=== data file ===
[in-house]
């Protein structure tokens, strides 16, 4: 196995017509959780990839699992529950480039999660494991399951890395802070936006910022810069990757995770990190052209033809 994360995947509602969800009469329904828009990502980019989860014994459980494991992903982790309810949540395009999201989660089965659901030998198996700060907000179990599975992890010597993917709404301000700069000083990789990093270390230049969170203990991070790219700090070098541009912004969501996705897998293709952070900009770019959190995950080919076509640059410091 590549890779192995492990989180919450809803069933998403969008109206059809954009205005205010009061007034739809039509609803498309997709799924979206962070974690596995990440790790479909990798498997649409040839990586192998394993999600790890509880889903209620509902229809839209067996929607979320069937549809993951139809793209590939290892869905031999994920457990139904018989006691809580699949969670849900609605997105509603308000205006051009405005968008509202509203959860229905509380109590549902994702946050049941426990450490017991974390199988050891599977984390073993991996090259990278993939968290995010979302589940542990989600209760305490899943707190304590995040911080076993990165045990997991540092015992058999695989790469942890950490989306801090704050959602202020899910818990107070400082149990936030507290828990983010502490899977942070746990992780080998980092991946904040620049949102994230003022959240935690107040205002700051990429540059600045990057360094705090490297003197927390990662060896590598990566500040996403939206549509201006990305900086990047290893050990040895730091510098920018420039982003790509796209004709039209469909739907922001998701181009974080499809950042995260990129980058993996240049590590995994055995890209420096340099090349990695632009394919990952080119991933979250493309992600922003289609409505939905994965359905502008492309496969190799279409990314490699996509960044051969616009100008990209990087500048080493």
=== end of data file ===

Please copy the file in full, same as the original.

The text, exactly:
[in-house]
């Protein structure tokens, strides 16, 4: 196995017509959780990839699992529950480039999660494991399951890395802070936006910022810069990757995770990190052209033809 994360995947509602969800009469329904828009990502980019989860014994459980494991992903982790309810949540395009999201989660089965659901030998198996700060907000179990599975992890010597993917709404301000700069000083990789990093270390230049969170203990991070790219700090070098541009912004969501996705897998293709952070900009770019959190995950080919076509640059410091 590549890779192995492990989180919450809803069933998403969008109206059809954009205005205010009061007034739809039509609803498309997709799924979206962070974690596995990440790790479909990798498997649409040839990586192998394993999600790890509880889903209620509902229809839209067996929607979320069937549809993951139809793209590939290892869905031999994920457990139904018989006691809580699949969670849900609605997105509603308000205006051009405005968008509202509203959860229905509380109590549902994702946050049941426990450490017991974390199988050891599977984390073993991996090259990278993939968290995010979302589940542990989600209760305490899943707190304590995040911080076993990165045990997991540092015992058999695989790469942890950490989306801090704050959602202020899910818990107070400082149990936030507290828990983010502490899977942070746990992780080998980092991946904040620049949102994230003022959240935690107040205002700051990429540059600045990057360094705090490297003197927390990662060896590598990566500040996403939206549509201006990305900086990047290893050990040895730091510098920018420039982003790509796209004709039209469909739907922001998701181009974080499809950042995260990129980058993996240049590590995994055995890209420096340099090349990695632009394919990952080119991933979250493309992600922003289609409505939905994965359905502008492309496969190799279409990314490699996509960044051969616009100008990209990087500048080493």